Forty years after Betamax entered production, Sony has announced it will cease production of the maligned cassettes.
Format war. Format war never changes.
In a surprising move, tech giant Sony has declared it will cease producing Betamax cassettes, over 40 years after the video recording product first appeared. The surprising part, of course, is that Sony is still making Betamax cassettes.
The first Betamax cassette player rolled off a Sony production line in 1975, attached to a 19 inch television. A short time later, rival Japanese corporation JVC launched their own open format, the Video Home System or VHS, to compete with Sony's market domination.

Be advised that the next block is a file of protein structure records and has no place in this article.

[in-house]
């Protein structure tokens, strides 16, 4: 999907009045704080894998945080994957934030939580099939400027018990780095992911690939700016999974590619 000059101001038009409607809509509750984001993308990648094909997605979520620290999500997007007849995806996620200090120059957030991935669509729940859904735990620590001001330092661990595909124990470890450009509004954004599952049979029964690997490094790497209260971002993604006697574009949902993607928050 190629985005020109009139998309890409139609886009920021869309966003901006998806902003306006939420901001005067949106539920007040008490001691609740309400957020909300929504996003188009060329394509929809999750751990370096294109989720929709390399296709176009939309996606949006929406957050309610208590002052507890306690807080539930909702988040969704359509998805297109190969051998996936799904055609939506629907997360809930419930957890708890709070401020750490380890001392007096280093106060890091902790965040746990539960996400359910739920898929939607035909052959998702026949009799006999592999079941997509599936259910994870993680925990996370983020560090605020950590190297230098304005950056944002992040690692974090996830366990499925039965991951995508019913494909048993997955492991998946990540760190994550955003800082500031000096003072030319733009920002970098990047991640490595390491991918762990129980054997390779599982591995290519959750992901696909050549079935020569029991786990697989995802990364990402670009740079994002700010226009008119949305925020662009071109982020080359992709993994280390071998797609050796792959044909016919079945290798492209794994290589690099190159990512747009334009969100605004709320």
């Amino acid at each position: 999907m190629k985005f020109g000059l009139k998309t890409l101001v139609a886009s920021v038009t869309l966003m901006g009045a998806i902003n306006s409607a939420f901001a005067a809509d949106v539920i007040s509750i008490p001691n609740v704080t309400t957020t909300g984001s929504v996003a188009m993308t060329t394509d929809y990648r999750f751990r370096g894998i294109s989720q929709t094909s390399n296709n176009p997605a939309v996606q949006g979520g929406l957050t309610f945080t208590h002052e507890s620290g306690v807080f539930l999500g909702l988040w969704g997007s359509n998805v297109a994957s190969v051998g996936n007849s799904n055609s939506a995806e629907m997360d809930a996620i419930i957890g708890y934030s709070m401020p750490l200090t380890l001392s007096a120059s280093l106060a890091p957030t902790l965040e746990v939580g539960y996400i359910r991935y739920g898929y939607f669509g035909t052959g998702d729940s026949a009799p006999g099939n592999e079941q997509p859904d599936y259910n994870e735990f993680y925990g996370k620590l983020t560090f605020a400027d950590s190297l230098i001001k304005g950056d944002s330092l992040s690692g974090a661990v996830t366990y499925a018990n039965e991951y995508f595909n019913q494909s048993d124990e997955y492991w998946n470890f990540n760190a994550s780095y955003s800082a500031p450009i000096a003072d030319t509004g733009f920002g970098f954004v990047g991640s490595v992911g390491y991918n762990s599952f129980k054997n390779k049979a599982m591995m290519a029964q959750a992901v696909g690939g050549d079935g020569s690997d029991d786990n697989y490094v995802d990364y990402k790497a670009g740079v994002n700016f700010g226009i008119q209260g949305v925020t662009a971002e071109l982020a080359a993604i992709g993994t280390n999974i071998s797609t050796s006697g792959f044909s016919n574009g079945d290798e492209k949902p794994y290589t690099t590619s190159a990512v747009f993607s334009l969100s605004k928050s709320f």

The rest, they say, is history - but it's an interesting history, nonetheless. Much like the console wars of today, the 70s and 80s were a battleground of formats. Betamax tapes were considered to have be of a higher quality than VHS cassettes, while being more expensive. JVC's format, however, had a tremendous ally on their side: the porn industry. Once VCRs and VHSs were in more peoples' homes, and were being produced more cheaply, the widespread adoption of the format by adult entertainment companies tipped the balance in the latecomer's favor.
Twelve years after Betamax first appeared, Sony supposedly conceded the war. The last cassette player was built in 2002. The last cassette will be produced in March of 2016, before the factory is closed forever.
So which wistful, nostalgic Sony executive was keeping this product going? Which spiteful up-and-comer ended it? We may never know. All that we can truly be certain of is that HD-DVD was robbed. Long live HD-DVD!